For years I have had in view just such a place as the Buena Vista estate as a location for our school. When I saw this property I felt at once that this was the place we should have. And others who have seen it realize that we will have great advantages here. There are about 2,900 acres in the estate. We have entered into negotiations to secure the property, and in the meantime the brethren are doing all in their power to raise the means necessary to complete the purchase, which is fifty thousand dollars. We want to take possession as soon as the papers are made out, giving us a legal right to the property. When the title is ready for us, we want to have the money on hand. 24LtMs, Lt 28, 1909, par. 7

Now, my sister, I do not ask you for means, for you have already loaned me means; but I ask you to interest those whom you can to help us in this matter. I have written you some of the particulars regarding the property, and I hope you will present the case to those whom you think will help. It may be that some can make gifts, and others can loan money at a low rate of interest. Ask them to use their means in helping us to purchase this property. Here is a field for missionary effort just as verily as in far-off lands. About two miles from Buena Vista, in the town of Sonoma, there is a work to be done in giving the people the message of warning. I ask you to read this letter to the church, and ask the brethren and sisters if they will not help in this emergency. I have hired fifteen hundred dollars from the bank in order to purchase some land in connection with the estate, upon which, it is possible, we may erect a modest house of worship in the future. 24LtMs, Lt 28, 1909, par. 8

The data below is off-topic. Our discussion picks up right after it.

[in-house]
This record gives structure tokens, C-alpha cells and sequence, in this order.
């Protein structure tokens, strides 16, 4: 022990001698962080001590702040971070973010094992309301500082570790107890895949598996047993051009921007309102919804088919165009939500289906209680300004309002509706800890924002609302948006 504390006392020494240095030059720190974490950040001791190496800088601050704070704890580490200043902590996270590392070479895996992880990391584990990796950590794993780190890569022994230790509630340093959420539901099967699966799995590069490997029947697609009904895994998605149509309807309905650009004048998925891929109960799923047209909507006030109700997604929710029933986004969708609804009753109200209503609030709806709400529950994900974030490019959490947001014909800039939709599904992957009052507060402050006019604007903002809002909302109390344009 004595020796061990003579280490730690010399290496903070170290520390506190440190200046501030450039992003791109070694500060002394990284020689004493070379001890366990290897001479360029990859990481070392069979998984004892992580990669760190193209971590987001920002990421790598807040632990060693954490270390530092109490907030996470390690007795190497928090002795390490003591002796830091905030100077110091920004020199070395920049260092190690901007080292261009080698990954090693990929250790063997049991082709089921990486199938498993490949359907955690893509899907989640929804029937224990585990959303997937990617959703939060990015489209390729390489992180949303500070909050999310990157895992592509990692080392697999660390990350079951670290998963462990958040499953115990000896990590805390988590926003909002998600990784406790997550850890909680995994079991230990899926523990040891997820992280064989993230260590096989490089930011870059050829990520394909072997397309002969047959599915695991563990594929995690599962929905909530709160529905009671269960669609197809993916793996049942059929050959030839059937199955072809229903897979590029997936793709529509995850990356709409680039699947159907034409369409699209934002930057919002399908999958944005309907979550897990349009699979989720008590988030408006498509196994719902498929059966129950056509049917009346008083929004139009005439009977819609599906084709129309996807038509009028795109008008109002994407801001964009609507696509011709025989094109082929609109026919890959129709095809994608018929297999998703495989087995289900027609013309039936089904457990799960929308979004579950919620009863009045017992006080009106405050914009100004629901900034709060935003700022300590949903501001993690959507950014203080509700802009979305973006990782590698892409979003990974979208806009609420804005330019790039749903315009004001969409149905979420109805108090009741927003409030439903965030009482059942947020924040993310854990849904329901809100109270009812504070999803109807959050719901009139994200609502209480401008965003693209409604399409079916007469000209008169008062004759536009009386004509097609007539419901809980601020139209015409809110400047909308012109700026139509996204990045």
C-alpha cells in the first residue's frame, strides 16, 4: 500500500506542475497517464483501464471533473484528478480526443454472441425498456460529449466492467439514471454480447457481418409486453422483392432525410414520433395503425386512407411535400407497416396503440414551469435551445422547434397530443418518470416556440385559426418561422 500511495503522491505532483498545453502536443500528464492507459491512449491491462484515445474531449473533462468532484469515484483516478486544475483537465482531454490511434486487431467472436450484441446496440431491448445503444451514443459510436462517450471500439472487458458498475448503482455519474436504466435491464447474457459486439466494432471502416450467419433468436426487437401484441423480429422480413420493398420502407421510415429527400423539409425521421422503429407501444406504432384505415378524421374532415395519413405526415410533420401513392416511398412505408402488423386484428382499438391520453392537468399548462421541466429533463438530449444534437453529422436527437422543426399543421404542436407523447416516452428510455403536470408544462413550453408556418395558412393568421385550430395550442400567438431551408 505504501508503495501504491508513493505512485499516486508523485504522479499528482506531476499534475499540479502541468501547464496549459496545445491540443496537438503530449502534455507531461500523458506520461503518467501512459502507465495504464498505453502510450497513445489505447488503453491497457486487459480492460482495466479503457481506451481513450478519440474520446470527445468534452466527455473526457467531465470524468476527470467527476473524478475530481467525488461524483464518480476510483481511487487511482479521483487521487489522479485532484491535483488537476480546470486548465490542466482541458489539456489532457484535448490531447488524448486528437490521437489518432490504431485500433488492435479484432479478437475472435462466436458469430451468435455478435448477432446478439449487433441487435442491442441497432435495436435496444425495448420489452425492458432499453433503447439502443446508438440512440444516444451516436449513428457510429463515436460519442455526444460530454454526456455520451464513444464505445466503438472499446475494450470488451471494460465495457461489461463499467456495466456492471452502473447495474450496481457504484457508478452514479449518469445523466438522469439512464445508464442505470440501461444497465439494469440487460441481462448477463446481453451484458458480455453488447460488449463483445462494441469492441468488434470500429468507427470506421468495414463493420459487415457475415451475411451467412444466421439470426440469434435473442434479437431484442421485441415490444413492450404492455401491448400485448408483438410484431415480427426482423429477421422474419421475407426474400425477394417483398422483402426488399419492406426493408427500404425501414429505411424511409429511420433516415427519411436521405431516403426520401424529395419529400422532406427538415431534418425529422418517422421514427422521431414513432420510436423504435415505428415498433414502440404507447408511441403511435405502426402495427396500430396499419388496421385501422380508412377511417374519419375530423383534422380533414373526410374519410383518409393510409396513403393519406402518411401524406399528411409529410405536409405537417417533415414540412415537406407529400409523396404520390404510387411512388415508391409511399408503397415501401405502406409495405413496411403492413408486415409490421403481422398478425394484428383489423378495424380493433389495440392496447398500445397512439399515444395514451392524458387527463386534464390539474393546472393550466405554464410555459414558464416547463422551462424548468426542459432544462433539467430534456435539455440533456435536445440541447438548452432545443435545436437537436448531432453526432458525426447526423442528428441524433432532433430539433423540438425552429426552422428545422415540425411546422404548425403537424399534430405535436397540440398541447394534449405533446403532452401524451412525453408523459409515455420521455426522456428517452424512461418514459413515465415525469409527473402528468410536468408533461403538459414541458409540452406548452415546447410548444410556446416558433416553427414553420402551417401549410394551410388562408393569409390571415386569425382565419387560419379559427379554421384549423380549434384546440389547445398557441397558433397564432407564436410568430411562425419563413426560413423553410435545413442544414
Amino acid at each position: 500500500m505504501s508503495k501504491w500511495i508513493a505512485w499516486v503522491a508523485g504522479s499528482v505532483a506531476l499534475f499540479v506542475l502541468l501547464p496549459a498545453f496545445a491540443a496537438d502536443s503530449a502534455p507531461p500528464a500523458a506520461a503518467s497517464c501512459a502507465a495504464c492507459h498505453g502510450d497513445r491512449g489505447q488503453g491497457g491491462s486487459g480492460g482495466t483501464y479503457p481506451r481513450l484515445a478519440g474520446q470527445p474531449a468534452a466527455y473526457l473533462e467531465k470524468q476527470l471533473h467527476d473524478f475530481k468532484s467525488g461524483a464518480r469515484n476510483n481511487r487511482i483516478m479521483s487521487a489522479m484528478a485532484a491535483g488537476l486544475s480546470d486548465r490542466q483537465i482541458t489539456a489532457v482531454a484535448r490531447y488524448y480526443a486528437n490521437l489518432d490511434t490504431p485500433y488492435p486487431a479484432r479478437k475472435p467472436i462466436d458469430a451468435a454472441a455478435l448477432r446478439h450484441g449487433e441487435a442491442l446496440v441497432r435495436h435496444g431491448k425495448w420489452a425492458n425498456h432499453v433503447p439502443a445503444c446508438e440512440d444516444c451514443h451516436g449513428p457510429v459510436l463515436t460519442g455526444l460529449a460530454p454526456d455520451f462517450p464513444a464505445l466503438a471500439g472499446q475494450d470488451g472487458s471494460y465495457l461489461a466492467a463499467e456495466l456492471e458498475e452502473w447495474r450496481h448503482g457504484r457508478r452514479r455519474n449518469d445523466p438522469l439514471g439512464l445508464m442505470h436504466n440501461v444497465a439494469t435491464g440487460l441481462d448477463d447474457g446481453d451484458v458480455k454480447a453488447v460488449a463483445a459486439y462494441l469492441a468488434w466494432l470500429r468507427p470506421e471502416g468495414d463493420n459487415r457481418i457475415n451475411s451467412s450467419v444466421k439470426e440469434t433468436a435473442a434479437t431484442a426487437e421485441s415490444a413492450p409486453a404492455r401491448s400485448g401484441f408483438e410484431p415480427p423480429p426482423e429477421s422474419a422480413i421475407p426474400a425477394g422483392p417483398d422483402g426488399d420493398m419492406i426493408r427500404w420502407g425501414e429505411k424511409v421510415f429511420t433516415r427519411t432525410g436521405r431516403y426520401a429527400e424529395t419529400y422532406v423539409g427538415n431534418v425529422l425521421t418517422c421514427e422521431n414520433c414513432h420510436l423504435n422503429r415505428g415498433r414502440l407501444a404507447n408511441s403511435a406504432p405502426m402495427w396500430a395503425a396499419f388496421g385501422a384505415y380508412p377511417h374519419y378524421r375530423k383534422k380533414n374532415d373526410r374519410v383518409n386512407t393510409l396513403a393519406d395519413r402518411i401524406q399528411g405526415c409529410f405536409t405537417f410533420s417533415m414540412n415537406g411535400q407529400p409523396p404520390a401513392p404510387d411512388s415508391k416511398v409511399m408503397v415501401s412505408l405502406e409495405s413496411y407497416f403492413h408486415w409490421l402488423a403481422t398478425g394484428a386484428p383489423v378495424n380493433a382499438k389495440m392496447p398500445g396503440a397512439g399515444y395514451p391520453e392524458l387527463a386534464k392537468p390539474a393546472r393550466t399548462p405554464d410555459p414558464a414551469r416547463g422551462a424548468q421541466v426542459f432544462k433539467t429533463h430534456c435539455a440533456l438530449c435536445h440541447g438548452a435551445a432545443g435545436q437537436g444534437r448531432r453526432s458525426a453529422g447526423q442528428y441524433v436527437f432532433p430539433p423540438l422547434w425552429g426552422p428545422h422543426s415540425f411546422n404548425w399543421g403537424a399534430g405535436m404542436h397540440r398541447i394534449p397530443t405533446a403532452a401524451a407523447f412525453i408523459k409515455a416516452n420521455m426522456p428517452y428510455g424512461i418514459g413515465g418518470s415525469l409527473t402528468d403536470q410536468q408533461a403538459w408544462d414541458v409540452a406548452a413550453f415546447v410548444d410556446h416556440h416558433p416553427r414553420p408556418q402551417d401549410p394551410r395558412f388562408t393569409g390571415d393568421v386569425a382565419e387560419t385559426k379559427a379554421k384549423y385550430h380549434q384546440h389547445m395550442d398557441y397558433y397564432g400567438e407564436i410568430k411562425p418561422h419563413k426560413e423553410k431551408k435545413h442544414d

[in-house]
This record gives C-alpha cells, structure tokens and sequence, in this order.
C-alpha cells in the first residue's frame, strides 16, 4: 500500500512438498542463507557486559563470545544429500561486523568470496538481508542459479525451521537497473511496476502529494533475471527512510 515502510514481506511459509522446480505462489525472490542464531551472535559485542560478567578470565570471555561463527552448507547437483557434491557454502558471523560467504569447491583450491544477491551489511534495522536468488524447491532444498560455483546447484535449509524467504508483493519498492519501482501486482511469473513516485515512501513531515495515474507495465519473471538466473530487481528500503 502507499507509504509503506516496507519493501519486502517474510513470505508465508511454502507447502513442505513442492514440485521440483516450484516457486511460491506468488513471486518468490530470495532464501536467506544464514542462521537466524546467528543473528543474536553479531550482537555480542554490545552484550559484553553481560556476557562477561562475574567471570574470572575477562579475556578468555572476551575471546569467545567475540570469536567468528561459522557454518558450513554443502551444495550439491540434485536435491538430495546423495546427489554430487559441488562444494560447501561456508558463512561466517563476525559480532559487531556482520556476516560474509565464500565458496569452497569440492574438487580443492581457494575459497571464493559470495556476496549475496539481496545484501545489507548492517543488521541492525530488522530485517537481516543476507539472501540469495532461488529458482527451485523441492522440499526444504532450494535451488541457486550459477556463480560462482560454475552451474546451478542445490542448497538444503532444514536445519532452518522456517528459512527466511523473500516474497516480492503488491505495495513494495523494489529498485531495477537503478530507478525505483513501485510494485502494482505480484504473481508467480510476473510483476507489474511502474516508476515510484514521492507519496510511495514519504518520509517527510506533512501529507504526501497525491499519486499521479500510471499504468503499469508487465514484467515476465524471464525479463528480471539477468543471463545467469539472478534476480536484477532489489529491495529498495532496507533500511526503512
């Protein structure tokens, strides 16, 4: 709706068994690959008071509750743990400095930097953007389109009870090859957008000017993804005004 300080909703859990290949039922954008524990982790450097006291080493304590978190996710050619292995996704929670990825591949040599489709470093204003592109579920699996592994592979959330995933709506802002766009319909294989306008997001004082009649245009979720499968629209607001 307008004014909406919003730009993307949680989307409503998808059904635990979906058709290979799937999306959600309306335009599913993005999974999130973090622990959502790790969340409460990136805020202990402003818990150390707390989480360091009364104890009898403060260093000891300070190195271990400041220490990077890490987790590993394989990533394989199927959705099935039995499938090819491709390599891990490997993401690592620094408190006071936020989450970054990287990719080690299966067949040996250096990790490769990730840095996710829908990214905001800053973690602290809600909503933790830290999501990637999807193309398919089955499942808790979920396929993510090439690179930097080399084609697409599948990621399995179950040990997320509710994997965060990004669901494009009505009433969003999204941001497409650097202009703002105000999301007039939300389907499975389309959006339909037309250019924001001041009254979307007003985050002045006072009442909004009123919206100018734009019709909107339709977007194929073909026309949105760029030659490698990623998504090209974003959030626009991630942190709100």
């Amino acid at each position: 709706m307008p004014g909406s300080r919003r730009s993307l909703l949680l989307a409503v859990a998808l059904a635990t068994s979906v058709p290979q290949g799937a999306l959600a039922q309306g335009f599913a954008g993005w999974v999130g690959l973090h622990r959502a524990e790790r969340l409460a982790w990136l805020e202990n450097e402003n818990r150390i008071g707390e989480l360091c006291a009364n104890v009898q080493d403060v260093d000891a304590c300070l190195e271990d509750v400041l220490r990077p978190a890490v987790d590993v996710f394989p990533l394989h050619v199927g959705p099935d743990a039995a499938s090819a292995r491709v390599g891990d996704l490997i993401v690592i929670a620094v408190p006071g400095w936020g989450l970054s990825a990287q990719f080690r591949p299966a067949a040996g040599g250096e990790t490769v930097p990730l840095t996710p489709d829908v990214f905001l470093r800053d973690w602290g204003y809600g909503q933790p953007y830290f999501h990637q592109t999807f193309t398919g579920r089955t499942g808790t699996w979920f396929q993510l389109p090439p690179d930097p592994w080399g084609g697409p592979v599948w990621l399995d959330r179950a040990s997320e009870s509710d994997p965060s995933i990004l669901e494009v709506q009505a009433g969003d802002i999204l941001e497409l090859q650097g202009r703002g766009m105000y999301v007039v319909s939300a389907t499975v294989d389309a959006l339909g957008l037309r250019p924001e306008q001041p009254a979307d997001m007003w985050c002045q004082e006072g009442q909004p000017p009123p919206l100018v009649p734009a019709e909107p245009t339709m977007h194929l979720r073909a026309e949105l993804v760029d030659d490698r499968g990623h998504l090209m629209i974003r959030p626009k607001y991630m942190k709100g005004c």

For many years we have been shown the need of establishing our schools away from the cities. This place is in a retired locality, belted by mountains and hills. Here we will have opportunity to train the muscles to work as well as the brain to think. For years the light has been presented to us, out of the cities. Our students must be taught how to plant, how to build, how to harvest, how to become acceptable missionary workers. By their knowledge of practical industries, they will often be enabled to break down prejudice; often they will be able to make themselves so useful that the truth will be recommended by the knowledge they have and which they can impart to those who are ignorant. 24LtMs, Lt 28, 1909, par. 9